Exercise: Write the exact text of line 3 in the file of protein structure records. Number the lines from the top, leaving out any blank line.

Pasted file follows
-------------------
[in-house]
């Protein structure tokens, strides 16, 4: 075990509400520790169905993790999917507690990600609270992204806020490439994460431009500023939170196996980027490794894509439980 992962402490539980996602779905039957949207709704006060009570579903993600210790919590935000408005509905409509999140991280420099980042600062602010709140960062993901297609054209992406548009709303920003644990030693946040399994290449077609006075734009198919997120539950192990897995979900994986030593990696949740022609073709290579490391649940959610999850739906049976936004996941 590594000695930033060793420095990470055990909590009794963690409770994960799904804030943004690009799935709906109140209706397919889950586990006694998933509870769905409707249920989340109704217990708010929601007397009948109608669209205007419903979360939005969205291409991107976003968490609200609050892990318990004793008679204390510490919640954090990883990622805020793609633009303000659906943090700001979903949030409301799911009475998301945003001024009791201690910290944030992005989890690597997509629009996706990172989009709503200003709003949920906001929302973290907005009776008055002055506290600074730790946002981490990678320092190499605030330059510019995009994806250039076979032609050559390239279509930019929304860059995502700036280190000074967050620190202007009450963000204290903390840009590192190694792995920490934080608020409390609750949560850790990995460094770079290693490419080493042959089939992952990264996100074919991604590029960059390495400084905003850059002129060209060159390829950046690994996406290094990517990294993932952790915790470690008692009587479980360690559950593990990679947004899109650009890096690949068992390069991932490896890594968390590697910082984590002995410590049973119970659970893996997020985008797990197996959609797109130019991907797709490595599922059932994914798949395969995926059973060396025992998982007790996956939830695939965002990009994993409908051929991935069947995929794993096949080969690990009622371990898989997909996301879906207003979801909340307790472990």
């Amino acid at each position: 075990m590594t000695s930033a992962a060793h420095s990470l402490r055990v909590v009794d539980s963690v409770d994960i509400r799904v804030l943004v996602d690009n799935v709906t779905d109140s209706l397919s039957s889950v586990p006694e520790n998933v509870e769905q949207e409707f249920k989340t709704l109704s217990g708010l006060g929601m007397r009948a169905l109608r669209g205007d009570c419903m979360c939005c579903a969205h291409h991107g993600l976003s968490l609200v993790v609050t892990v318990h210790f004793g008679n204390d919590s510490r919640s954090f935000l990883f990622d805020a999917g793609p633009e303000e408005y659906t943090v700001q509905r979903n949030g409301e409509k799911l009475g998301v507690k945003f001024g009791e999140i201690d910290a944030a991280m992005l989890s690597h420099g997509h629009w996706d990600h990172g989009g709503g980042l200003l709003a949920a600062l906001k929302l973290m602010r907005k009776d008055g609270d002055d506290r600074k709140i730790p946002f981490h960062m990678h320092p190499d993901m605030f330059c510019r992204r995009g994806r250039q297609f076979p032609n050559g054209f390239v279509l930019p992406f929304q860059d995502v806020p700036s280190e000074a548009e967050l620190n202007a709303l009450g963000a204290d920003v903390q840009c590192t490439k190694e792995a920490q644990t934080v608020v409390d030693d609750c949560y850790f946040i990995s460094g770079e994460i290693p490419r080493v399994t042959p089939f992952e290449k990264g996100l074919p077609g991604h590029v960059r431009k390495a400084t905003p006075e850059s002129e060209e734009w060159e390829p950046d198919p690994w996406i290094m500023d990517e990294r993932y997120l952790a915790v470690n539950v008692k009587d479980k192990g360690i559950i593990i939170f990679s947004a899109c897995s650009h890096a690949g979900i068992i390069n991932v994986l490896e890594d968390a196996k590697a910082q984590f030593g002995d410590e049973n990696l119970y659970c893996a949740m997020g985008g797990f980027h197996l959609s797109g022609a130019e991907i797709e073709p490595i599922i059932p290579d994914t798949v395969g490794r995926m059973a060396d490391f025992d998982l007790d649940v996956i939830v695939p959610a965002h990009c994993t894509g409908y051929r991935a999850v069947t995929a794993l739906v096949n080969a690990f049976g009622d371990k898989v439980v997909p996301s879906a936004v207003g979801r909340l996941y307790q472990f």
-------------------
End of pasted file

């Amino acid at each position: 075990m590594t000695s930033a992962a060793h420095s990470l402490r055990v909590v009794d539980s963690v409770d994960i509400r799904v804030l943004v996602d690009n799935v709906t779905d109140s209706l397919s039957s889950v586990p006694e520790n998933v509870e769905q949207e409707f249920k989340t709704l109704s217990g708010l006060g929601m007397r009948a169905l109608r669209g205007d009570c419903m979360c939005c579903a969205h291409h991107g993600l976003s968490l609200v993790v609050t892990v318990h210790f004793g008679n204390d919590s510490r919640s954090f935000l990883f990622d805020a999917g793609p633009e303000e408005y659906t943090v700001q509905r979903n949030g409301e409509k799911l009475g998301v507690k945003f001024g009791e999140i201690d910290a944030a991280m992005l989890s690597h420099g997509h629009w996706d990600h990172g989009g709503g980042l200003l709003a949920a600062l906001k929302l973290m602010r907005k009776d008055g609270d002055d506290r600074k709140i730790p946002f981490h960062m990678h320092p190499d993901m605030f330059c510019r992204r995009g994806r250039q297609f076979p032609n050559g054209f390239v279509l930019p992406f929304q860059d995502v806020p700036s280190e000074a548009e967050l620190n202007a709303l009450g963000a204290d920003v903390q840009c590192t490439k190694e792995a920490q644990t934080v608020v409390d030693d609750c949560y850790f946040i990995s460094g770079e994460i290693p490419r080493v399994t042959p089939f992952e290449k990264g996100l074919p077609g991604h590029v960059r431009k390495a400084t905003p006075e850059s002129e060209e734009w060159e390829p950046d198919p690994w996406i290094m500023d990517e990294r993932y997120l952790a915790v470690n539950v008692k009587d479980k192990g360690i559950i593990i939170f990679s947004a899109c897995s650009h890096a690949g979900i068992i390069n991932v994986l490896e890594d968390a196996k590697a910082q984590f030593g002995d410590e049973n990696l119970y659970c893996a949740m997020g985008g797990f980027h197996l959609s797109g022609a130019e991907i797709e073709p490595i599922i059932p290579d994914t798949v395969g490794r995926m059973a060396d490391f025992d998982l007790d649940v996956i939830v695939p959610a965002h990009c994993t894509g409908y051929r991935a999850v069947t995929a794993l739906v096949n080969a690990f049976g009622d371990k898989v439980v997909p996301s879906a936004v207003g979801r909340l996941y307790q472990f």